Sportlngs A prosecution has been instituted, in England against the promoters of the "John Bull Derby Sweep." In the course of evidence it was stated that orders were given to the prin- s . ters for 11 million tickets, which, with the circulars, weighed 8 tons. ( -> The confidence of an owner in the : ability of hist horse is shown by the following :—Mr Tyler, the owner of Sunlo'ch, did' not see the Liverpool Grand National, as after leading his' horse on to the course he was unable to find any room on the stands, so dense wad the crowd. During the race he employed his time at the post office, where he wrote out wires to send home to his friends. The wording of the message was " Sun loch won easily,'! and having them, already written he handed them -in before his. ,horse had', passed the winning post. Though he could not see over the heads of the people, he could hear the shouts " Sunloch. wins," so he straightway handed in . the messages. Vanguard, the well-known, .steeplechaser...
CLEVER BUSINESS MEN. [Newspaper Article] — Myrtleford Mail and Whorouly Witness — 14 May 1914
CLEVER BUSINESS MEN. The ability to seize an opportunity is a valuable, nay indispensable, busi- -■ ness as.-et as the following incidents, go a long way to prove. An- aeronaut and bis son. met with an accident near Rouen some years ago; through the car of their balloon having broken away, father and son were thrown downwards, but the son had be^,n caught when falling in a book wbich pierced bis coat. • He was carried this way for some miles, ultimately coming to the ground in safety. His coat was pur chased by the makers and hung in their show windows, with a full de scription of how it saved the wear* er's life. And as a fitting reward for their enterprise their sales actually doubled. A Welsh miller lost a sovereign in a bin of flour, and after spending - many unavailing hours in search of it told a friend of his misfortune. "Perhaps it will turn up in one of the sacks," suggested the friend, whereupon the miller was seized with a brilliant idea. He advertised in the local papers...
SING A SONG OF MICROBES. [Newspaper Article] — Myrtleford Mail and Whorouly Witness — 14 May 1914
SING A SONG OF MICROBES. Sing a song of microbes, Dainty little things, Ears and eyes and horns and tails, Claws and fangs and stings. Microbes in the carpet, Microbes in the wall, Microbes in the vestibule, Microbes in the hall. Microbes on my money, Microbes in my hair, Microbes on my meat and bread, Microbes everywhere. Microbes in the butter, Microbes in the cheese, Microbes on the knives and forks, Microbes in the breeze. Microbes in the kitchen, Microbes in the bed, Microbes on the brush and comb, Microbes in my head, Microbes in the faucet, Microbes in the drains, Microbes in my shoes and boots, Microbes in my brains. Friends are little microbes, Enemies are big, Life among the microbes is— Nothing but "infra dig." Fussy little microbes, Billions at a birth, Make our flesh and blood and bones Keep us on the earth. —Toronto "Guardian." If Eve came back to the world to-day, After being away this many a year, She'd probably turn to Adam and say, "The styles haven't changed 'very...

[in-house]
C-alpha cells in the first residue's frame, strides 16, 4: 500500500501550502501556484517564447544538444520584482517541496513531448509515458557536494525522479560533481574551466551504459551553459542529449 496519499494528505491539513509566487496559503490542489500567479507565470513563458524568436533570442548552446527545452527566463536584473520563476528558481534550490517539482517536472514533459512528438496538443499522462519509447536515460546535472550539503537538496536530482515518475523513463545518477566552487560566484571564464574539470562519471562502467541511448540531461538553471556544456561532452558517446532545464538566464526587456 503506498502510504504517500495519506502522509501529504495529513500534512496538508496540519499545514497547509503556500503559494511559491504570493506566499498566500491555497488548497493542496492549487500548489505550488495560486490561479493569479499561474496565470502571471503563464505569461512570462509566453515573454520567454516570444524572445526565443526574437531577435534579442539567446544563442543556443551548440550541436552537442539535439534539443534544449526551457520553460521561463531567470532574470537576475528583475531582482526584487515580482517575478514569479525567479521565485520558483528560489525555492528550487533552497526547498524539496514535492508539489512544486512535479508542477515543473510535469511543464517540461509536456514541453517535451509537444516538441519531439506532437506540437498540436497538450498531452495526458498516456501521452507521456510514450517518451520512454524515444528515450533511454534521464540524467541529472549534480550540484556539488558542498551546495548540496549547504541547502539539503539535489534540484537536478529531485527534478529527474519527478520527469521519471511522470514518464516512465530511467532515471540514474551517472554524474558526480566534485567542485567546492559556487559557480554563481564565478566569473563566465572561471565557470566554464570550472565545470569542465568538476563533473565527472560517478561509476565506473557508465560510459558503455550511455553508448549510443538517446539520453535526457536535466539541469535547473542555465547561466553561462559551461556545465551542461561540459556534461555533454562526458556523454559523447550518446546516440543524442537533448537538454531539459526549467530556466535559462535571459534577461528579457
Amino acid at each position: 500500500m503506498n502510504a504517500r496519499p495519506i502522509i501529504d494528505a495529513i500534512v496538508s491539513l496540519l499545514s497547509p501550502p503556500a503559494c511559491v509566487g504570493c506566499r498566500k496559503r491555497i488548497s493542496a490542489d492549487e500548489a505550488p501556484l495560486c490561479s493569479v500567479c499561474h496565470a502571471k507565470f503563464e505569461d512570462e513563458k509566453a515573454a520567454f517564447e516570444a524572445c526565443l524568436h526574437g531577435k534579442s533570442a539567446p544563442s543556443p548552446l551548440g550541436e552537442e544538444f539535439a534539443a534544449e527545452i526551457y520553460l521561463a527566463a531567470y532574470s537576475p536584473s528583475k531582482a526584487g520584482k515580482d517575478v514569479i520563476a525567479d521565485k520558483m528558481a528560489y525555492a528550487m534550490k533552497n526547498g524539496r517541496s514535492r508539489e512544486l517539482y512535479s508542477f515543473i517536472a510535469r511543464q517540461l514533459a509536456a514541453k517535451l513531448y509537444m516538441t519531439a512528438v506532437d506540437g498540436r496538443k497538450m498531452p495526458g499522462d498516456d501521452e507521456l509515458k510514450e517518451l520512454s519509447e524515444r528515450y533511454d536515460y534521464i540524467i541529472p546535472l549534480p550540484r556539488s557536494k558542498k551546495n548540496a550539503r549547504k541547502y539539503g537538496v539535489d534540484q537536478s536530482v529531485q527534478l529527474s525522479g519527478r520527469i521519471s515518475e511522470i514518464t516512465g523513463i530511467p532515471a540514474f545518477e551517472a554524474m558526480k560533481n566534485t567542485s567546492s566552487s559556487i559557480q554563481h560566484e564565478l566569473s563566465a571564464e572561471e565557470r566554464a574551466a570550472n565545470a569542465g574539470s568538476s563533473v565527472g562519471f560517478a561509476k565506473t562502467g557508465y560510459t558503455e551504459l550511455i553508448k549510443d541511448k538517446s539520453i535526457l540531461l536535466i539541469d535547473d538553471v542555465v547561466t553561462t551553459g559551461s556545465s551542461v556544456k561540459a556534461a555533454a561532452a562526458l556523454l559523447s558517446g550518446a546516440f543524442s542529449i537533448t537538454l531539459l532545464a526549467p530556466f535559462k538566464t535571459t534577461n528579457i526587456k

FROM VARIOUS SOURCES [Newspaper Article] — Myrtleford Mail and Whorouly Witness — 14 May 1914
FROM ^.VARIOUS SOURCES There are three kinds of men who don't know anything about women. They are old men, young men, and middle-aged men —Brooklyn iiiagie. Never mind them, little skirt, Who your character would hurt. From the way you shrink and shrink, You're quite timid, I should think. —"Judge," New York. I want to warn meat-eaters against j a cunning conspiracy to convert them j into vegetarians. A man (whom I have since discovered to be a notori ous nut-eater) lured me into a strange restaurant yesterday morning, and set before me something that looked like a mutton cutlet. I cannot tell exactly what first aroused my sus picions, but suddenly approaching the cutlet from behind I tore off Its false frill, and discovered it to be some nuts and potatoes in disguise. Then I saw through the whole game at once. Some desperate band of vegetarians are sitting up at nights training bananas to look like pork sausages, and teach ing innocent little walnuts to go about masquerading as dev...
Tit for Tat. [Newspaper Article] — Myrtleford Mail and Whorouly Witness — 14 May 1914
Tit for Tat. A well-known comedian lias an in exhaustible stock of good stories. One of the ibest concerns a visit to a Scot tish town. The prices liad been put up a little, and a man explained to a friend that he had gone to the theatre with his wife, intending to go to the pit, and had found that eighteenpence was being charged instead of a shil ling. . "Of course you didn't go in?" re marked the friend. "Oh, yes, I went in, but I paid them out for their greed. I sent my wife home, so they lost sixpence by it."
A WOOD THAT NEVER ROTS. [Newspaper Article] — Myrtleford Mail and Whorouly Witness — 14 May 1914
A WOOD THAT, NEVER ROTS. Engineers have often, to deplore the rotting of railway sleepers, of piles, and of wood used to support galler ies, in the building of ships, etc. En gineers, chemists, physicists, .biolo gists, doctors, who, for the construc tion of diverse apparatus may require a wood possessing a .maximum resist ance to the causes of destruction, par ticularly humidity, are interested in this important question of the un putrescibility of wood. The ideal would be to find a wood of a charac ter susceptible of resisting putrefac tion naturally. Now it appears from recent researches that the wood of the mangrove tree may be considered as absolutely unputrescible. Numer ous sample of mangrove wood (Rhizo phora racemosa) sent from French Guinea were, in 1909, placed at Col longes (Cote d'Or) in a soaking pit in the depot of sleepers of the Paris Lyons-Mediterranean Railway Com pany. The samples were surrounded with all the elements susceptible of producing the decomposition an...